I have here the Treasurer's media release. This is a slightly inside beltway comment, but the statement announcing the registration of interest would be open for the publicly owned iconic heritage building came out about 2 p.m. or 2.30 p.m. on a Friday afternoon by way of media release. The Treasurer is part of a Government that will literally turn up to the opening of an envelope, yet did not have the courage to front the people, front the media and answer questions about a process for flogging the Treasury building, which belongs to the people of Tasmania.
The Treasurer, the chief architect of this perfidy, might get up shortly and say, 'We are not selling it. Divestment takes many forms. What we are talking about is up to a 99-year lease'. That is as good as sale. That is privatisation of a public asset without reference to the people of Tasmania. He went to the March state election with not a word about this Government's plans for the Treasury building. We came back and shortly after, in May of 2018, the Treasurer announced they are going to flog off the Treasury building.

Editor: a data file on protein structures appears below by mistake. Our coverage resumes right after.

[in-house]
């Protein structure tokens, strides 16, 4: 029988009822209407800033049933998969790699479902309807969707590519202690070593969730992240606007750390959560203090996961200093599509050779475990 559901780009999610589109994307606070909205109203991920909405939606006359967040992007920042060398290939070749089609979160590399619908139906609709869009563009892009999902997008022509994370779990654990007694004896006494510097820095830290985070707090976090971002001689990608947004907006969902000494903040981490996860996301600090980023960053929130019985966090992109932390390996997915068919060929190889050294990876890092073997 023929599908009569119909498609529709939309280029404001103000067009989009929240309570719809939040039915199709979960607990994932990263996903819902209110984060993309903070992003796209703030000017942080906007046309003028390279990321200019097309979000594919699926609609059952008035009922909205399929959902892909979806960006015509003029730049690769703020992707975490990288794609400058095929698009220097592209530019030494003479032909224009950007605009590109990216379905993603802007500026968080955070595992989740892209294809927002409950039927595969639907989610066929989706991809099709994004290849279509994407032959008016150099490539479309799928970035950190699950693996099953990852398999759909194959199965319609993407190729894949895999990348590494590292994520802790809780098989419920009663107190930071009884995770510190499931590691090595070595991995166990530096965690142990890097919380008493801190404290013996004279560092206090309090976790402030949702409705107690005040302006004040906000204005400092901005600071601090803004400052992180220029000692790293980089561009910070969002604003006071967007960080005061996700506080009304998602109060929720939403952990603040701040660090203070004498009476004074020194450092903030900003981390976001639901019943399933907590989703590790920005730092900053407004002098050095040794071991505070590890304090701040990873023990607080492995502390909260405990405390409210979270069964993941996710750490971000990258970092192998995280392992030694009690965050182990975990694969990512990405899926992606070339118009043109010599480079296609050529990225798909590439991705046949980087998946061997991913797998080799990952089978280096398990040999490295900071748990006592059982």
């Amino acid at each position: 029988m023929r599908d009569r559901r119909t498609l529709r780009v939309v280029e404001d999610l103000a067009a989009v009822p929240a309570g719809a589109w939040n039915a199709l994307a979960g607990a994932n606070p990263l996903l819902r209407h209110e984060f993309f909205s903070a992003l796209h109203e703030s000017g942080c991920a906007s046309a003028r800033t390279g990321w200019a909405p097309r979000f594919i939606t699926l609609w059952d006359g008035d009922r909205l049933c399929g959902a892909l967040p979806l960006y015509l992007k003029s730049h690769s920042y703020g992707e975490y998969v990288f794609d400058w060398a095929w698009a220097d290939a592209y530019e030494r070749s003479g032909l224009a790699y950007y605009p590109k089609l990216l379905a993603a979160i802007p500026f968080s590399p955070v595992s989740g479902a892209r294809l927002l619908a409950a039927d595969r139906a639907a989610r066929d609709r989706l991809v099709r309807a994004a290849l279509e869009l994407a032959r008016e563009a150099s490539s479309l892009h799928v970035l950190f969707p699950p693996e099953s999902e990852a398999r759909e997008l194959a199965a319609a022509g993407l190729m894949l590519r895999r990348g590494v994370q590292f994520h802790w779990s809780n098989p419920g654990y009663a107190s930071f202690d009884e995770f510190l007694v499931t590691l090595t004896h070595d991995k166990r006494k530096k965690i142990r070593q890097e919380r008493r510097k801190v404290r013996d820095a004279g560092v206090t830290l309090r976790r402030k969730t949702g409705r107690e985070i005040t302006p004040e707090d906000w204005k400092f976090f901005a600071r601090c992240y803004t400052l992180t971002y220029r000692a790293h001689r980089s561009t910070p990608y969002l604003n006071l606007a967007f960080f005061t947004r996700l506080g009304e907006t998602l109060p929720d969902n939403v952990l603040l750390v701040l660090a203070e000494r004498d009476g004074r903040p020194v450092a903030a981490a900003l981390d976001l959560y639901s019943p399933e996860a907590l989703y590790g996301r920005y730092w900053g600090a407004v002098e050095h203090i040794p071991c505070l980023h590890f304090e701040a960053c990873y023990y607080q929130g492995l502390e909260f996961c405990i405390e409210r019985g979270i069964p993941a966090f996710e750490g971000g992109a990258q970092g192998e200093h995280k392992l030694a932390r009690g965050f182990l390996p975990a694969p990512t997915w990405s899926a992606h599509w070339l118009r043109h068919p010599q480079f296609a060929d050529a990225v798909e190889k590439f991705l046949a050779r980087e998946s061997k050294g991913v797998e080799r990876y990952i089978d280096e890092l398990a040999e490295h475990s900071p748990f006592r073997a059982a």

The language has changed a little. I like to think that is because the Liberal establishment has beaten a path to the Treasurer's and the Premier's door about the plans for the Treasury building. It has not bought this process, or the plan, anything like a social licence. What we have is Orwellian language. Get this -
The Hodgman majority Liberal Government has taken the view that there is an opportunity to reimagine the purpose of the Treasury building complex for the benefit of all Tasmanians...